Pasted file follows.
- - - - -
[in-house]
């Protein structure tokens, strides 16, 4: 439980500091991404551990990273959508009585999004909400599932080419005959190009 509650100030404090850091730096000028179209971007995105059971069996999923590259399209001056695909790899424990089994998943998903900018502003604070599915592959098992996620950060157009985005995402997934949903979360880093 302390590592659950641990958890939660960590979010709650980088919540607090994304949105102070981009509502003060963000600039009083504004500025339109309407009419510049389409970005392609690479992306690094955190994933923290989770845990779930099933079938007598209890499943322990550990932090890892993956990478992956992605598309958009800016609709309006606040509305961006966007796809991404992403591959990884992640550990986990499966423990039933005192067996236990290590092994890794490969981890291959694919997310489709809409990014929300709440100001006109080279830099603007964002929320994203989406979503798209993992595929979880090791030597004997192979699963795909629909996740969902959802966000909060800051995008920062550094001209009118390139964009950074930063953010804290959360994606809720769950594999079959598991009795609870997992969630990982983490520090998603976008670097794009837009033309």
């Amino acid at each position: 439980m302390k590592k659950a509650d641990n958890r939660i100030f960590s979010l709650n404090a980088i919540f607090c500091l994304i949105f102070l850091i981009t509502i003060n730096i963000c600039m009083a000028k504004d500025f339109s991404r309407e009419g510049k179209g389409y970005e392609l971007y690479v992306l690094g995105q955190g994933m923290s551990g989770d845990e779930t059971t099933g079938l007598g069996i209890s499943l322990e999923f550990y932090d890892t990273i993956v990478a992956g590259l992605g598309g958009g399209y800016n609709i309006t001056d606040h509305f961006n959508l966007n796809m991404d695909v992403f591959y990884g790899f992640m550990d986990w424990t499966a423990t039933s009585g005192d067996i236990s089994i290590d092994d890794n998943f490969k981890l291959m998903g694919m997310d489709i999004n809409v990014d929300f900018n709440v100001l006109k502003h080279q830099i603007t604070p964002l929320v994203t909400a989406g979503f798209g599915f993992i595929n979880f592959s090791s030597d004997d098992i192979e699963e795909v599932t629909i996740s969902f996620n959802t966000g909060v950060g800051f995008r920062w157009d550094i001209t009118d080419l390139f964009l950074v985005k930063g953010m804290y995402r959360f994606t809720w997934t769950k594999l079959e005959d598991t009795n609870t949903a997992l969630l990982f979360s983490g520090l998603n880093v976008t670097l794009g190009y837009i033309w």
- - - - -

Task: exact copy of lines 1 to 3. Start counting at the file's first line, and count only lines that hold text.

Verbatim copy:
[in-house]
């Protein structure tokens, strides 16, 4: 439980500091991404551990990273959508009585999004909400599932080419005959190009 509650100030404090850091730096000028179209971007995105059971069996999923590259399209001056695909790899424990089994998943998903900018502003604070599915592959098992996620950060157009985005995402997934949903979360880093 302390590592659950641990958890939660960590979010709650980088919540607090994304949105102070981009509502003060963000600039009083504004500025339109309407009419510049389409970005392609690479992306690094955190994933923290989770845990779930099933079938007598209890499943322990550990932090890892993956990478992956992605598309958009800016609709309006606040509305961006966007796809991404992403591959990884992640550990986990499966423990039933005192067996236990290590092994890794490969981890291959694919997310489709809409990014929300709440100001006109080279830099603007964002929320994203989406979503798209993992595929979880090791030597004997192979699963795909629909996740969902959802966000909060800051995008920062550094001209009118390139964009950074930063953010804290959360994606809720769950594999079959598991009795609870997992969630990982983490520090998603976008670097794009837009033309």
């Amino acid at each position: 439980m302390k590592k659950a509650d641990n958890r939660i100030f960590s979010l709650n404090a980088i919540f607090c500091l994304i949105f102070l850091i981009t509502i003060n730096i963000c600039m009083a000028k504004d500025f339109s991404r309407e009419g510049k179209g389409y970005e392609l971007y690479v992306l690094g995105q955190g994933m923290s551990g989770d845990e779930t059971t099933g079938l007598g069996i209890s499943l322990e999923f550990y932090d890892t990273i993956v990478a992956g590259l992605g598309g958009g399209y800016n609709i309006t001056d606040h509305f961006n959508l966007n796809m991404d695909v992403f591959y990884g790899f992640m550990d986990w424990t499966a423990t039933s009585g005192d067996i236990s089994i290590d092994d890794n998943f490969k981890l291959m998903g694919m997310d489709i999004n809409v990014d929300f900018n709440v100001l006109k502003h080279q830099i603007t604070p964002l929320v994203t909400a989406g979503f798209g599915f993992i595929n979880f592959s090791s030597d004997d098992i192979e699963e795909v599932t629909i996740s969902f996620n959802t966000g909060v950060g800051f995008r920062w157009d550094i001209t009118d080419l390139f964009l950074v985005k930063g953010m804290y995402r959360f994606t809720w997934t769950k594999l079959e005959d598991t009795n609870t949903a997992l969630l990982f979360s983490g520090l998603n880093v976008t670097l794009g190009y837009i033309w």